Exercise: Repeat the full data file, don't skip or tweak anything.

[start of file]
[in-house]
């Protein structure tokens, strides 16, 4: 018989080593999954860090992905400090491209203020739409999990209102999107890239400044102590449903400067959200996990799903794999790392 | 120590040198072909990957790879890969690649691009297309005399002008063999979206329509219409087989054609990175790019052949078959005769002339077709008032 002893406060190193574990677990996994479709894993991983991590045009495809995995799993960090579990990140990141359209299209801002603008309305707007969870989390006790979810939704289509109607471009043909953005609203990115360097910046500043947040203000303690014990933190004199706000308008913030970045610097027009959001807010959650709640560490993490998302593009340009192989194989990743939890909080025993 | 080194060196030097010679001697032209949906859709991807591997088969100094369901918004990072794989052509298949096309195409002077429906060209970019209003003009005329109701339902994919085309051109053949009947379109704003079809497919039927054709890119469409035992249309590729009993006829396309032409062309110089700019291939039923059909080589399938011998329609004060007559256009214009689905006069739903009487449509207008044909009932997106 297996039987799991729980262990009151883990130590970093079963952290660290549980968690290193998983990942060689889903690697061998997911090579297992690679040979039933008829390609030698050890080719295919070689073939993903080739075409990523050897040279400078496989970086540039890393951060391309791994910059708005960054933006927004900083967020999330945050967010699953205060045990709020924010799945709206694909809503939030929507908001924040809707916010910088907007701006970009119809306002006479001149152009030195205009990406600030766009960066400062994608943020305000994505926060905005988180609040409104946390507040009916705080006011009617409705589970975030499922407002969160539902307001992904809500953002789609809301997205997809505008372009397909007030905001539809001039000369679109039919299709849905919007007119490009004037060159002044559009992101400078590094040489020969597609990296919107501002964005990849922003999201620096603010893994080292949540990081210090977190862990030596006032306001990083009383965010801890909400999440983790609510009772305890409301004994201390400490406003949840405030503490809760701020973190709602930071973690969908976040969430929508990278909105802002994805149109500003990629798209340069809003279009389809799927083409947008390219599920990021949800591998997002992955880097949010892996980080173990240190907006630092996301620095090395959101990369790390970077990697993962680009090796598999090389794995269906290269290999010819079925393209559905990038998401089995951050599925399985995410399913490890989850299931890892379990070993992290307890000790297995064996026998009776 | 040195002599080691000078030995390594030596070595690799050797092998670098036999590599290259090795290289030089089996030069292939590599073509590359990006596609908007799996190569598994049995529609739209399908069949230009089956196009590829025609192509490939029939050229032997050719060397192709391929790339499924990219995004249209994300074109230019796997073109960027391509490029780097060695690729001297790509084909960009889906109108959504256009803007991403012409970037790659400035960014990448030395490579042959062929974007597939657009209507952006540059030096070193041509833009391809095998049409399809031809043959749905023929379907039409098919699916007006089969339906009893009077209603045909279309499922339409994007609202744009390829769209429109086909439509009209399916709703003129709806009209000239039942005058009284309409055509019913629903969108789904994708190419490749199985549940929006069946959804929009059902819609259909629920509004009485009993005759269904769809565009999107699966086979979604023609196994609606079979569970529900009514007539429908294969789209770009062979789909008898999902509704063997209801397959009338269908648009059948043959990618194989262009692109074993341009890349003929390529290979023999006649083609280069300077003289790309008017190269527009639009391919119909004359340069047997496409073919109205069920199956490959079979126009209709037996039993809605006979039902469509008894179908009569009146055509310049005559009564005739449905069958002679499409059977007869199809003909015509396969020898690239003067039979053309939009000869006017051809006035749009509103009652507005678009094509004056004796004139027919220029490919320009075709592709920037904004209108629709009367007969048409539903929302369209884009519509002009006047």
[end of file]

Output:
[in-house]
């Protein structure tokens, strides 16, 4: 018989080593999954860090992905400090491209203020739409999990209102999107890239400044102590449903400067959200996990799903794999790392 | 120590040198072909990957790879890969690649691009297309005399002008063999979206329509219409087989054609990175790019052949078959005769002339077709008032 002893406060190193574990677990996994479709894993991983991590045009495809995995799993960090579990990140990141359209299209801002603008309305707007969870989390006790979810939704289509109607471009043909953005609203990115360097910046500043947040203000303690014990933190004199706000308008913030970045610097027009959001807010959650709640560490993490998302593009340009192989194989990743939890909080025993 | 080194060196030097010679001697032209949906859709991807591997088969100094369901918004990072794989052509298949096309195409002077429906060209970019209003003009005329109701339902994919085309051109053949009947379109704003079809497919039927054709890119469409035992249309590729009993006829396309032409062309110089700019291939039923059909080589399938011998329609004060007559256009214009689905006069739903009487449509207008044909009932997106 297996039987799991729980262990009151883990130590970093079963952290660290549980968690290193998983990942060689889903690697061998997911090579297992690679040979039933008829390609030698050890080719295919070689073939993903080739075409990523050897040279400078496989970086540039890393951060391309791994910059708005960054933006927004900083967020999330945050967010699953205060045990709020924010799945709206694909809503939030929507908001924040809707916010910088907007701006970009119809306002006479001149152009030195205009990406600030766009960066400062994608943020305000994505926060905005988180609040409104946390507040009916705080006011009617409705589970975030499922407002969160539902307001992904809500953002789609809301997205997809505008372009397909007030905001539809001039000369679109039919299709849905919007007119490009004037060159002044559009992101400078590094040489020969597609990296919107501002964005990849922003999201620096603010893994080292949540990081210090977190862990030596006032306001990083009383965010801890909400999440983790609510009772305890409301004994201390400490406003949840405030503490809760701020973190709602930071973690969908976040969430929508990278909105802002994805149109500003990629798209340069809003279009389809799927083409947008390219599920990021949800591998997002992955880097949010892996980080173990240190907006630092996301620095090395959101990369790390970077990697993962680009090796598999090389794995269906290269290999010819079925393209559905990038998401089995951050599925399985995410399913490890989850299931890892379990070993992290307890000790297995064996026998009776 | 040195002599080691000078030995390594030596070595690799050797092998670098036999590599290259090795290289030089089996030069292939590599073509590359990006596609908007799996190569598994049995529609739209399908069949230009089956196009590829025609192509490939029939050229032997050719060397192709391929790339499924990219995004249209994300074109230019796997073109960027391509490029780097060695690729001297790509084909960009889906109108959504256009803007991403012409970037790659400035960014990448030395490579042959062929974007597939657009209507952006540059030096070193041509833009391809095998049409399809031809043959749905023929379907039409098919699916007006089969339906009893009077209603045909279309499922339409994007609202744009390829769209429109086909439509009209399916709703003129709806009209000239039942005058009284309409055509019913629903969108789904994708190419490749199985549940929006069946959804929009059902819609259909629920509004009485009993005759269904769809565009999107699966086979979604023609196994609606079979569970529900009514007539429908294969789209770009062979789909008898999902509704063997209801397959009338269908648009059948043959990618194989262009692109074993341009890349003929390529290979023999006649083609280069300077003289790309008017190269527009639009391919119909004359340069047997496409073919109205069920199956490959079979126009209709037996039993809605006979039902469509008894179908009569009146055509310049005559009564005739449905069958002679499409059977007869199809003909015509396969020898690239003067039979053309939009000869006017051809006035749009509103009652507005678009094509004056004796004139027919220029490919320009075709592709920037904004209108629709009367007969048409539903929302369209884009519509002009006047």